For instance, the New York Times photo-morgue profile, which was sparked by the the "Lively Morgue" Tumblr produced by Times staff, included a written piece and a video component that were published in full both on storyboard.tumblr.com and wync.org; WNYC produced an accompanying radio segment. The station also worked with Storyboard on election day coverage and on chronicling the aftermath of Hurricane Sandy—WNYC sent a reporter out to the Rockaways and Storyboard sent a videographer, resulting both in a radio piece and a five-minute companion documentary.

The notion that Storyboard is essentially a Tumblr marketing strategy didn't deter WNYC from working with them.

Xana O'Neill, the executive editor for news at WNYC and the person who launched the station's Tumblr blog in 2011, said it "helped" that Mohney and Bennett had previously worked at traditional media organizations—Blackbook and Newsweek, respectively.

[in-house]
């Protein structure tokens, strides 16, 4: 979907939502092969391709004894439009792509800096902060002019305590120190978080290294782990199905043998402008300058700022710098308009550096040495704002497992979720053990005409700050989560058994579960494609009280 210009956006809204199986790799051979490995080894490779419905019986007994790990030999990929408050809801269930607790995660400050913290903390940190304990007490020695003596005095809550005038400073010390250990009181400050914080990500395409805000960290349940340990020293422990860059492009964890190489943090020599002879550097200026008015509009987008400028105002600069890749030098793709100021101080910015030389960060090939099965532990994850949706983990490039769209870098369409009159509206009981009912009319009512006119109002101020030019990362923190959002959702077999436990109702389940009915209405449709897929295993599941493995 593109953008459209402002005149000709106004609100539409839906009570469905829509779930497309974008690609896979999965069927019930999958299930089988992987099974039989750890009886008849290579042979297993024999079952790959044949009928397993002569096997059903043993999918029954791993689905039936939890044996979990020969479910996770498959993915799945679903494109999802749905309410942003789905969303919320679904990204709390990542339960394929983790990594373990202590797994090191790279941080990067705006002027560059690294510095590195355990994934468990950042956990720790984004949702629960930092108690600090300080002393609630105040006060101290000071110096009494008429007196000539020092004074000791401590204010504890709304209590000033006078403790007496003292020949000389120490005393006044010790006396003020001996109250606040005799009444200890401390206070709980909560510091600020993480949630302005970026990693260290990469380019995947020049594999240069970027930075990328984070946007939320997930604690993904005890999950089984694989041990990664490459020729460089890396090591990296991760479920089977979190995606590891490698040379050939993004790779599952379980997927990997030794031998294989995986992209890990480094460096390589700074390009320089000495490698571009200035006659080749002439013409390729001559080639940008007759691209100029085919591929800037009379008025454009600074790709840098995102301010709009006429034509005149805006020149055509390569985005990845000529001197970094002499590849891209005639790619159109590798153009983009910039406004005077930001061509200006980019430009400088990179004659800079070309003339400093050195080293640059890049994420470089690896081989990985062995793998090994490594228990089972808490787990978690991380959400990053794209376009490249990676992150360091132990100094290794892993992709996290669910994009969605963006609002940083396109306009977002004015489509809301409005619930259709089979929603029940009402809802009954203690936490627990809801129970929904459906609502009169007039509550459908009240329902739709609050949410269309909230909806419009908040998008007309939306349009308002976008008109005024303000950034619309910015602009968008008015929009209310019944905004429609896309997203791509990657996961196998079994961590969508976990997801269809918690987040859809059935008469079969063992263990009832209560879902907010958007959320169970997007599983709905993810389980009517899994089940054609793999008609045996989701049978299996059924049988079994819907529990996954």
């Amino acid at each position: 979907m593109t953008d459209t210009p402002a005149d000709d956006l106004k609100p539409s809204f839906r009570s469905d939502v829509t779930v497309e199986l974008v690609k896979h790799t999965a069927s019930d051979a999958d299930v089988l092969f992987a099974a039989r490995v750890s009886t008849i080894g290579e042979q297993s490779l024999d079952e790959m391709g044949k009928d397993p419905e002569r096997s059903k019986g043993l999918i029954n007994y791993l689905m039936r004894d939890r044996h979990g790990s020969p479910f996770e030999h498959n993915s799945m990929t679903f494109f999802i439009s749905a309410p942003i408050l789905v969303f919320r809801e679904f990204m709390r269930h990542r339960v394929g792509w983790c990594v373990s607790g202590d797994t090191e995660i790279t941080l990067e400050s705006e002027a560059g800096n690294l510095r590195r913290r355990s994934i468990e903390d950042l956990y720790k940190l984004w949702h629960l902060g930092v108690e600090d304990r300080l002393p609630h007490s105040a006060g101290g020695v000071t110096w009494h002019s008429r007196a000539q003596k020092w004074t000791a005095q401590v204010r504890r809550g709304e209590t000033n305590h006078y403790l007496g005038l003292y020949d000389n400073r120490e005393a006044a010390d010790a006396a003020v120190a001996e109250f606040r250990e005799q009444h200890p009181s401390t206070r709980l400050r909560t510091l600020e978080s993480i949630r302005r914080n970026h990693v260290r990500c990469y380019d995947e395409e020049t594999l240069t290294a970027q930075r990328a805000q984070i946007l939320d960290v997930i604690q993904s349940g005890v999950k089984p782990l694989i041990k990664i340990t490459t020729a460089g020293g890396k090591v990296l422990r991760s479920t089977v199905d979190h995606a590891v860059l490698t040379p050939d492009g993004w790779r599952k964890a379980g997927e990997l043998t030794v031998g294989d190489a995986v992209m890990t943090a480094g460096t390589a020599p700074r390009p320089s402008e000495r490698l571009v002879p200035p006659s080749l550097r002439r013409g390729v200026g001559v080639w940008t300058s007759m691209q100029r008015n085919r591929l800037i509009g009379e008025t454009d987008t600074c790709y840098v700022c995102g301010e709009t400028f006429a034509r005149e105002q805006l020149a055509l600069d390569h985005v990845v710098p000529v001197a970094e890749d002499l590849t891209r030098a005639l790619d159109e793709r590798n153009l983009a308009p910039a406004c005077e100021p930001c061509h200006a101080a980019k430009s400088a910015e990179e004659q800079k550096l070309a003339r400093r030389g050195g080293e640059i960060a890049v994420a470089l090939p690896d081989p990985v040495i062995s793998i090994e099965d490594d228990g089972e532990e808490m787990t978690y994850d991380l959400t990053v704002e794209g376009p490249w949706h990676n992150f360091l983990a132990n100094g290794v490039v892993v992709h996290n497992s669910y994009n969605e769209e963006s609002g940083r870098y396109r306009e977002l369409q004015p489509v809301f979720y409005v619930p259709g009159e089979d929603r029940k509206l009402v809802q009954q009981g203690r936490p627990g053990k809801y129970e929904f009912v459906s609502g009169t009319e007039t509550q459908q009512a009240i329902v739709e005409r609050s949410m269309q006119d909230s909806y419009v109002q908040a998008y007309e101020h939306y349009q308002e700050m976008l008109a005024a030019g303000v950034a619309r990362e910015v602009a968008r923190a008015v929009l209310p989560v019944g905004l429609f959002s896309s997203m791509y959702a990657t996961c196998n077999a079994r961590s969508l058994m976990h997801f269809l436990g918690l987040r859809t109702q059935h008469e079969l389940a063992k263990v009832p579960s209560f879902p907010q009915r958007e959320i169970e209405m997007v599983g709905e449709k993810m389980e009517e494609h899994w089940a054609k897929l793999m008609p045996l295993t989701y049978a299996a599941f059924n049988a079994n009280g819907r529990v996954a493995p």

"They had street cred, and because of that it was easy for me to say that this makes sense for us," said O'Neill. "The nature of our partnership hasn't been to promote Tumblr. I know there are a lot of features on Storyboard itself that are inward looking, but we haven't had an issue where I feel like we're reporting on something that's happening within Tumblr."

The people writing for Storyboard might even feel the same way at times. Some of their features don't mention Tumblr explicitly, and it's not always clear what the stories have to do with the platform at all. But almost every Storyboard story relates back to it in some way.

"Part of our planning for next year is to make those connections more overt without being overbearing," said Mohney.

Aesthetically, Storyboard blends the provocative ethos of a styles section with the provincial eye of a community newspaper—only in this case, the community being covered has a population approximately 10 times the size of New York City's.